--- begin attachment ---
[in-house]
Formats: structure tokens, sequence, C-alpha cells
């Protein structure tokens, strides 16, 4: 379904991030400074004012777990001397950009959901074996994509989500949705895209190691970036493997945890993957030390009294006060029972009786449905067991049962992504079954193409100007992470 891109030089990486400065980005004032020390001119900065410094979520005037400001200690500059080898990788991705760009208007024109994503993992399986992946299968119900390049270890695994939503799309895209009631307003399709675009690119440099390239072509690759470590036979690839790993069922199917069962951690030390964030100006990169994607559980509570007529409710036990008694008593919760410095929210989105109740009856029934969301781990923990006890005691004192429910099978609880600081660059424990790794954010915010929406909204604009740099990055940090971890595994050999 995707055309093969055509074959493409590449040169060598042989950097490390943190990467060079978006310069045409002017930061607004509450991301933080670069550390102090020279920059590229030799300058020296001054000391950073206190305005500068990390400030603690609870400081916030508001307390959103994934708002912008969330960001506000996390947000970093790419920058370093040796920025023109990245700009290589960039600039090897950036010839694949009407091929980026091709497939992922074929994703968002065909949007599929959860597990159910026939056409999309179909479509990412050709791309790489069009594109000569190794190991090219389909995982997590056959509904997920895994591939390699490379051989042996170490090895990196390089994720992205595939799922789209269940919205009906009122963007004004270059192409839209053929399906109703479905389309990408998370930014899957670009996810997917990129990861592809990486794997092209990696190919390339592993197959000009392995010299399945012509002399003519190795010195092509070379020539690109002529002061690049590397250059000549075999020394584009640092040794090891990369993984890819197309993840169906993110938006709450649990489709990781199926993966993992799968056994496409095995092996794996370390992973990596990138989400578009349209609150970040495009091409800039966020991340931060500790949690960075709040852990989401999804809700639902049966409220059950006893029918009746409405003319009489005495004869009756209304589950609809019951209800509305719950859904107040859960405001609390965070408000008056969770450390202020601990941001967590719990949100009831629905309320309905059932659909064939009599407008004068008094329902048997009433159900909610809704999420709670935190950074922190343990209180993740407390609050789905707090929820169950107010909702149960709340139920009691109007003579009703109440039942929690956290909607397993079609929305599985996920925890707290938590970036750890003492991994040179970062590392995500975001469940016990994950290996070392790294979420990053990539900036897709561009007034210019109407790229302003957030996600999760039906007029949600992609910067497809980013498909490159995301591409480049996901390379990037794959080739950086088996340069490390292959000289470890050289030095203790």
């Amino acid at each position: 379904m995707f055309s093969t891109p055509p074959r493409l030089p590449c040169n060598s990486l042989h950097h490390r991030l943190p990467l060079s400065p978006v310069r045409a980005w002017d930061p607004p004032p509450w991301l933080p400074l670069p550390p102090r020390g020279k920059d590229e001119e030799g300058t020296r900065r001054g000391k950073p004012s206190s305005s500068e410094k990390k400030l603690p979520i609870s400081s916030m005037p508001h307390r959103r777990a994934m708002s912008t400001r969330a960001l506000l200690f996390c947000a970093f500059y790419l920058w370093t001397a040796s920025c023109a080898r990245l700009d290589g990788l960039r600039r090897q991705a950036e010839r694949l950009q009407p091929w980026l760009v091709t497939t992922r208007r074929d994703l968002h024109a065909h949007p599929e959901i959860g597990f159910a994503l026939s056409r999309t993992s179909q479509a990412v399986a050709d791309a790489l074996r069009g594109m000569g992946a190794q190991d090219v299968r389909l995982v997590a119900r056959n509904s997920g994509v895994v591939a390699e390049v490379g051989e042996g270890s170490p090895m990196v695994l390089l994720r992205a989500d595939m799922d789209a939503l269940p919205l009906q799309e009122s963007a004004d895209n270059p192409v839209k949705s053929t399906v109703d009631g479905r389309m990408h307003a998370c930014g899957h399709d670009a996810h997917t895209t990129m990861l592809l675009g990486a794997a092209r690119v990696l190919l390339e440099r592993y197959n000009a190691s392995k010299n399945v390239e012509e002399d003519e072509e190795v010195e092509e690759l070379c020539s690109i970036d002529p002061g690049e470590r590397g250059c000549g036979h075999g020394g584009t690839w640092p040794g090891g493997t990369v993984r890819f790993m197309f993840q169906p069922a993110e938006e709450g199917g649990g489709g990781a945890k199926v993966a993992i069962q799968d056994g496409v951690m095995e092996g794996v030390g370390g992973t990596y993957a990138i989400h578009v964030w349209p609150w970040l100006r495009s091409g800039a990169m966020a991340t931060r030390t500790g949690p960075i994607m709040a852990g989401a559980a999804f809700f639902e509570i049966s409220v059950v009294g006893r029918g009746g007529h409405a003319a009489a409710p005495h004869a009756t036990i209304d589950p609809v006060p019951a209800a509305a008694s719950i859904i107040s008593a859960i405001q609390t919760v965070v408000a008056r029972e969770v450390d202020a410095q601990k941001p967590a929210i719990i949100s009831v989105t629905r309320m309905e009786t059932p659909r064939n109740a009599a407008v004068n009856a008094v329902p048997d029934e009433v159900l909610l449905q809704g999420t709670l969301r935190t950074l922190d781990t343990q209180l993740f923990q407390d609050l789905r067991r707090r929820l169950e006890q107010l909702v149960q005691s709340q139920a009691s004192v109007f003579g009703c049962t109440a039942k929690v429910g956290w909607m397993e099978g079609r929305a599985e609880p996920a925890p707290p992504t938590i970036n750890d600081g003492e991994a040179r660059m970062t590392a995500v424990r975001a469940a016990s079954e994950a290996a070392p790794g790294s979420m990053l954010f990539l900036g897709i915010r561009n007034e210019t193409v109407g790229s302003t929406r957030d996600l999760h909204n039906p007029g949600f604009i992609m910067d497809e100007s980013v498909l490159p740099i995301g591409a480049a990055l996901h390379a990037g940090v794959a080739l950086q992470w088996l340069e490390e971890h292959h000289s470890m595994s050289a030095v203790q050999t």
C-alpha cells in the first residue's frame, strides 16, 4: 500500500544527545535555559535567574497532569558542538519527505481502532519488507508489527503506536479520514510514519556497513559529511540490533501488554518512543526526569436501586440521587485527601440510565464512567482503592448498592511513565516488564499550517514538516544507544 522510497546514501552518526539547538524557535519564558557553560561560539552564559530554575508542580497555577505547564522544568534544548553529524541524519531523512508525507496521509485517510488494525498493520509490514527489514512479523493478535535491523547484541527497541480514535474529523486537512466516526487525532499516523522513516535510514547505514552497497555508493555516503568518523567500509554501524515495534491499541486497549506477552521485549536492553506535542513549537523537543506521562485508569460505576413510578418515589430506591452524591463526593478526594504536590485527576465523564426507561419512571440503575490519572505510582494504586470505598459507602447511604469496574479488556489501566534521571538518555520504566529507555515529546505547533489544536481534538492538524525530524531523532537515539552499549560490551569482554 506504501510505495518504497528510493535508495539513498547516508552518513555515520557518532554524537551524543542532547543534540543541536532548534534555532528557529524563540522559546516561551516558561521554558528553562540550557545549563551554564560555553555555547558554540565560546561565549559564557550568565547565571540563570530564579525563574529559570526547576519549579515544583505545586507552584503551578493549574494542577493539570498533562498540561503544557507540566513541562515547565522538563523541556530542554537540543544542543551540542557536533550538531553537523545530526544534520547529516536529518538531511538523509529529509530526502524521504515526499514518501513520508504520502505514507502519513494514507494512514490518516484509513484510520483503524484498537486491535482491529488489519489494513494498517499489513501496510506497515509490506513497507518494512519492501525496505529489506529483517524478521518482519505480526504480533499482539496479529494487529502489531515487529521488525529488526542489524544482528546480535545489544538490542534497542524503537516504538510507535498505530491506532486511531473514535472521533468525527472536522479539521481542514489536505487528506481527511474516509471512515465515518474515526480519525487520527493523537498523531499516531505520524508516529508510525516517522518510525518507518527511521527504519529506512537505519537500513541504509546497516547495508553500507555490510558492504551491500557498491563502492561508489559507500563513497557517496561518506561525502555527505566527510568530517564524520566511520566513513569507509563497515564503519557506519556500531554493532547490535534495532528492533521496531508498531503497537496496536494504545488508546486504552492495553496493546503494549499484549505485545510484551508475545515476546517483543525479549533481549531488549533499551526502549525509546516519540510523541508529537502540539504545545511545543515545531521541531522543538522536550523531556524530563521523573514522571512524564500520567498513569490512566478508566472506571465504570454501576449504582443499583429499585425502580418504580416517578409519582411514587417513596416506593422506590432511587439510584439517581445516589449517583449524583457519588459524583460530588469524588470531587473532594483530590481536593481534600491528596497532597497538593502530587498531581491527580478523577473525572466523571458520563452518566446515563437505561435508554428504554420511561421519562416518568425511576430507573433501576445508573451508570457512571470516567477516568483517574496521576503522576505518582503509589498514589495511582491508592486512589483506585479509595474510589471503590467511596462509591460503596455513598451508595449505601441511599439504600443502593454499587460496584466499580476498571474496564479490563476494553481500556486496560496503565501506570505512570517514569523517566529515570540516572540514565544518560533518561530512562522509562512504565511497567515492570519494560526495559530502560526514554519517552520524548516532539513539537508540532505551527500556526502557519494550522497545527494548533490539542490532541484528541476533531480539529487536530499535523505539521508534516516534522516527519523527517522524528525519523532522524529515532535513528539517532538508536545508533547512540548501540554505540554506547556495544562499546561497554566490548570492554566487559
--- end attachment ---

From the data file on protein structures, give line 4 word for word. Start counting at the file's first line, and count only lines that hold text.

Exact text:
């Amino acid at each position: 379904m995707f055309s093969t891109p055509p074959r493409l030089p590449c040169n060598s990486l042989h950097h490390r991030l943190p990467l060079s400065p978006v310069r045409a980005w002017d930061p607004p004032p509450w991301l933080p400074l670069p550390p102090r020390g020279k920059d590229e001119e030799g300058t020296r900065r001054g000391k950073p004012s206190s305005s500068e410094k990390k400030l603690p979520i609870s400081s916030m005037p508001h307390r959103r777990a994934m708002s912008t400001r969330a960001l506000l200690f996390c947000a970093f500059y790419l920058w370093t001397a040796s920025c023109a080898r990245l700009d290589g990788l960039r600039r090897q991705a950036e010839r694949l950009q009407p091929w980026l760009v091709t497939t992922r208007r074929d994703l968002h024109a065909h949007p599929e959901i959860g597990f159910a994503l026939s056409r999309t993992s179909q479509a990412v399986a050709d791309a790489l074996r069009g594109m000569g992946a190794q190991d090219v299968r389909l995982v997590a119900r056959n509904s997920g994509v895994v591939a390699e390049v490379g051989e042996g270890s170490p090895m990196v695994l390089l994720r992205a989500d595939m799922d789209a939503l269940p919205l009906q799309e009122s963007a004004d895209n270059p192409v839209k949705s053929t399906v109703d009631g479905r389309m990408h307003a998370c930014g899957h399709d670009a996810h997917t895209t990129m990861l592809l675009g990486a794997a092209r690119v990696l190919l390339e440099r592993y197959n000009a190691s392995k010299n399945v390239e012509e002399d003519e072509e190795v010195e092509e690759l070379c020539s690109i970036d002529p002061g690049e470590r590397g250059c000549g036979h075999g020394g584009t690839w640092p040794g090891g493997t990369v993984r890819f790993m197309f993840q169906p069922a993110e938006e709450g199917g649990g489709g990781a945890k199926v993966a993992i069962q799968d056994g496409v951690m095995e092996g794996v030390g370390g992973t990596y993957a990138i989400h578009v964030w349209p609150w970040l100006r495009s091409g800039a990169m966020a991340t931060r030390t500790g949690p960075i994607m709040a852990g989401a559980a999804f809700f639902e509570i049966s409220v059950v009294g006893r029918g009746g007529h409405a003319a009489a409710p005495h004869a009756t036990i209304d589950p609809v006060p019951a209800a509305a008694s719950i859904i107040s008593a859960i405001q609390t919760v965070v408000a008056r029972e969770v450390d202020a410095q601990k941001p967590a929210i719990i949100s009831v989105t629905r309320m309905e009786t059932p659909r064939n109740a009599a407008v004068n009856a008094v329902p048997d029934e009433v159900l909610l449905q809704g999420t709670l969301r935190t950074l922190d781990t343990q209180l993740f923990q407390d609050l789905r067991r707090r929820l169950e006890q107010l909702v149960q005691s709340q139920a009691s004192v109007f003579g009703c049962t109440a039942k929690v429910g956290w909607m397993e099978g079609r929305a599985e609880p996920a925890p707290p992504t938590i970036n750890d600081g003492e991994a040179r660059m970062t590392a995500v424990r975001a469940a016990s079954e994950a290996a070392p790794g790294s979420m990053l954010f990539l900036g897709i915010r561009n007034e210019t193409v109407g790229s302003t929406r957030d996600l999760h909204n039906p007029g949600f604009i992609m910067d497809e100007s980013v498909l490159p740099i995301g591409a480049a990055l996901h390379a990037g940090v794959a080739l950086q992470w088996l340069e490390e971890h292959h000289s470890m595994s050289a030095v203790q050999t």